So I can store information the application needs

This is a bad story because it violates our principles for software development. Notice I said the story is bad, not the idea of having a database to store data. We definitely need a database, but if we create this story, almost all of the application depends on it being done first. We could complete this story and have no functionality we can show our user—nothing they can actually use as working software, but this would violate our principles. Further, the information we need to acquire to complete this story will only be known when we figure out how we are going to build other parts of the system.  So in effect, a story like this is both a prerequisite for and a dependency of every other story.

When you have two things that both depend on the other being done first, you have a recipe for deadlock. If you’ve ever worked on a story like this, you may have experienced a long period of time where the user is asking how things are going and the development team is saying, “Well we have a bunch of setup work to do first before we can start working on the actual application.”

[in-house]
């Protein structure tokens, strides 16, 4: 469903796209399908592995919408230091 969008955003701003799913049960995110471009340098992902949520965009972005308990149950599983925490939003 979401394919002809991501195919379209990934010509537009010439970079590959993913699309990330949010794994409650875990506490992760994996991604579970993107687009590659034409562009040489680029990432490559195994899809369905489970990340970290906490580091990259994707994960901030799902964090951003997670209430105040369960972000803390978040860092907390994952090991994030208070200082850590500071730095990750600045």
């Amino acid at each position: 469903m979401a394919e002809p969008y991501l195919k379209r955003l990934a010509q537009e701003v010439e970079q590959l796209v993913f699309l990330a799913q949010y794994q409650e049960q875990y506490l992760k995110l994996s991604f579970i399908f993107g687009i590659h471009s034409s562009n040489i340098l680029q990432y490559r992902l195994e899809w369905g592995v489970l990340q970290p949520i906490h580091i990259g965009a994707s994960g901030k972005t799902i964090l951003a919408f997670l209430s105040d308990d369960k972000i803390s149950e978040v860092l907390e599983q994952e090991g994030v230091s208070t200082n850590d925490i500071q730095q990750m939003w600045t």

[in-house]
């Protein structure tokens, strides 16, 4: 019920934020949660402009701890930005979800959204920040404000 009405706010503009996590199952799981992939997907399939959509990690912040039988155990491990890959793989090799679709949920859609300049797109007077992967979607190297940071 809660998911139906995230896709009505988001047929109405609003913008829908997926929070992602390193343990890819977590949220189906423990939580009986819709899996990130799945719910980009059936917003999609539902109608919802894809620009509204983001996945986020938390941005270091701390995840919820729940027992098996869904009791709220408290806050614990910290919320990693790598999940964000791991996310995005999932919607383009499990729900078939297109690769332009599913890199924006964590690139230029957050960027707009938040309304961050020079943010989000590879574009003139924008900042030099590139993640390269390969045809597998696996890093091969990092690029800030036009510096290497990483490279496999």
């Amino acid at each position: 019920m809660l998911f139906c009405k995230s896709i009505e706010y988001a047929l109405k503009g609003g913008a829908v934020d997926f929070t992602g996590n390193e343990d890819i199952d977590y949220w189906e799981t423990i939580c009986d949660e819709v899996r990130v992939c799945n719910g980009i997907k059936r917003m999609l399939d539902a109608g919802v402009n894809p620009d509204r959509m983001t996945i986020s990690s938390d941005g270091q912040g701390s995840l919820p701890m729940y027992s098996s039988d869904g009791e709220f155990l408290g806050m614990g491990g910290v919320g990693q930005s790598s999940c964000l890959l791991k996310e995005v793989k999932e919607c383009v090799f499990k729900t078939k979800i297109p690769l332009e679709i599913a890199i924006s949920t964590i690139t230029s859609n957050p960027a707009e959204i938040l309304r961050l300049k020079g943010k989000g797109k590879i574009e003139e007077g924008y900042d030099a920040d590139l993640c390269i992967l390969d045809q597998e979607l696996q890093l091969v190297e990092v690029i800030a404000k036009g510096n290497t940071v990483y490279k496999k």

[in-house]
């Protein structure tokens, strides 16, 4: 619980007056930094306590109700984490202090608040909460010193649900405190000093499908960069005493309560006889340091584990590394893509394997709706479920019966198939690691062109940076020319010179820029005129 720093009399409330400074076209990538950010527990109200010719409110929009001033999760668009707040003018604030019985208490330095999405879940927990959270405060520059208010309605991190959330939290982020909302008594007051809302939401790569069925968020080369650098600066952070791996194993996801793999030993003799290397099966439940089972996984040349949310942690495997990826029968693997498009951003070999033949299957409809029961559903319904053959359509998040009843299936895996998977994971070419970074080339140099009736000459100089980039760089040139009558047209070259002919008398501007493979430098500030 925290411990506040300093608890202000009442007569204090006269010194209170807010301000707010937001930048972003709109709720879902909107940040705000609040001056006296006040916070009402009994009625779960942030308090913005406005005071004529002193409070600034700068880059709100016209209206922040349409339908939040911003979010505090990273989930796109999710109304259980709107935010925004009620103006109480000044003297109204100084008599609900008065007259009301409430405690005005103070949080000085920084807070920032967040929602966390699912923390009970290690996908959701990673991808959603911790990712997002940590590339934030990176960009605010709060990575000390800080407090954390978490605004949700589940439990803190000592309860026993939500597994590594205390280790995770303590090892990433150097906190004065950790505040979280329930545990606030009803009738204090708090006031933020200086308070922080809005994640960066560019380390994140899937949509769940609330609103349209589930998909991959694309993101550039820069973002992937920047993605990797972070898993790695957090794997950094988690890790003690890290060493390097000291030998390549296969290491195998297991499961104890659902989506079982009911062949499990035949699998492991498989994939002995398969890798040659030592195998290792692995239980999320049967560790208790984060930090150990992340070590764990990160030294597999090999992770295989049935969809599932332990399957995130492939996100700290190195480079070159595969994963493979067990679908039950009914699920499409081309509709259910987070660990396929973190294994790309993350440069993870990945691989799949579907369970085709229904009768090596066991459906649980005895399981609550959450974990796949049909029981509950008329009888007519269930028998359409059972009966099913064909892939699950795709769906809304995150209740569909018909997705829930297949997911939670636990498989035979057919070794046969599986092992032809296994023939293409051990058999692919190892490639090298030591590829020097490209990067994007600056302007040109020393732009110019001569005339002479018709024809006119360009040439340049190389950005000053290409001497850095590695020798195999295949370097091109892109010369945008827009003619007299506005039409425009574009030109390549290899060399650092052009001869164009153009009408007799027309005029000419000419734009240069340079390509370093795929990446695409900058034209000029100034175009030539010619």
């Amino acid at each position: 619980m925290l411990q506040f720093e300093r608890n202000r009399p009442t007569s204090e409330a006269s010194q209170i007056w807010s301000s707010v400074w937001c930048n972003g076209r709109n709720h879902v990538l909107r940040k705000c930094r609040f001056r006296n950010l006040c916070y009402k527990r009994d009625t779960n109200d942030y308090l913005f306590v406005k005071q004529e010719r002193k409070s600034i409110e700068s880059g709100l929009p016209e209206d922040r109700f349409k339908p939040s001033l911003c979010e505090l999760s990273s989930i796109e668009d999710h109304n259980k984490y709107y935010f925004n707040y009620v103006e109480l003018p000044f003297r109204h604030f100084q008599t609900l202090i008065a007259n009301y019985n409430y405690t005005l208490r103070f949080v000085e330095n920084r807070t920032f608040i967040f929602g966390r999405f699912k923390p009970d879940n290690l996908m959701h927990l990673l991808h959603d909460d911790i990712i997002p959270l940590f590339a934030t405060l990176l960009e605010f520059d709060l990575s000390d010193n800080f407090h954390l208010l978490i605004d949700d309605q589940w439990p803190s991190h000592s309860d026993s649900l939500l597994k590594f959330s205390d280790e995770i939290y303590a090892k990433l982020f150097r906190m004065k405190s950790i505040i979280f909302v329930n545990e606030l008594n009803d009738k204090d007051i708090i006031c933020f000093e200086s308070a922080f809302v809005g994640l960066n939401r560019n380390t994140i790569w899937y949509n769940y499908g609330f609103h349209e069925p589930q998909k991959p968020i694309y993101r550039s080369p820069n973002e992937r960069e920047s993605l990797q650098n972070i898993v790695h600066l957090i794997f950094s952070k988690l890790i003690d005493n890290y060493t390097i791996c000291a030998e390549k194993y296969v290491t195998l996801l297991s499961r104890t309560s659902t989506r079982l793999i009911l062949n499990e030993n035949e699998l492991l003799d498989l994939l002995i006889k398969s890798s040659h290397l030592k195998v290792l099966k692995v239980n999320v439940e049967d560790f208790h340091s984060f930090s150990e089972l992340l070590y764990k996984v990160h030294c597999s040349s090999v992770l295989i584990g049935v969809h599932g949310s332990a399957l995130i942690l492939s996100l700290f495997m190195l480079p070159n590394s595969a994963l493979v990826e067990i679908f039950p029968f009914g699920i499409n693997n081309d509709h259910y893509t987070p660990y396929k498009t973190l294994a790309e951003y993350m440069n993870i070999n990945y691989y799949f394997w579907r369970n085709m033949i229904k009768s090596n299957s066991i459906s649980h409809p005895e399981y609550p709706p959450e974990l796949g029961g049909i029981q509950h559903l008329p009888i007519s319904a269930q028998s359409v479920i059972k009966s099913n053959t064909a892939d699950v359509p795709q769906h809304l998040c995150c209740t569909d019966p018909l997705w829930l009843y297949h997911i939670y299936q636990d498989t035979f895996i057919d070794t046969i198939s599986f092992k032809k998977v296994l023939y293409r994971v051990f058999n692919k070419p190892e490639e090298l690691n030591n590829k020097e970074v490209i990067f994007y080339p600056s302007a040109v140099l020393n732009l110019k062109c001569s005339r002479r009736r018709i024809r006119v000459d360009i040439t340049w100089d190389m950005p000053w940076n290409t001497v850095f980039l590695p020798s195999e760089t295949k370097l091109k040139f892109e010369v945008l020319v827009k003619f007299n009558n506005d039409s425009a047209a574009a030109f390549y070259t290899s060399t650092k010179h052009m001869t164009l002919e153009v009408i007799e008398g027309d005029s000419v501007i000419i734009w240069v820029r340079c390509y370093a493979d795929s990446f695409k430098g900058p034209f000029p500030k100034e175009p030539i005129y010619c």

There is another way. If you write your stories from the user perspective you can build just the parts you need in order to create some value for the user. This likely will mean building some of the database, but only the pieces you need as you need them to complete each story.

It may seem counter-intuitive for developers to build software from the users perspective because such an approach means you may have to rework some of the things you’ve done in then past as future stories become clear. However, software projects that fail usually do so because they weren’t focused on delivering actual usable business value to the user on a regular basis. Building the application the way the user thinks about value minimizes this risk. If you are following the other Agile principles, the cost of some rework is trivial compared to the benefits it provides in delivering business value sooner rather than later.

Published by

Mark Shead

biographical info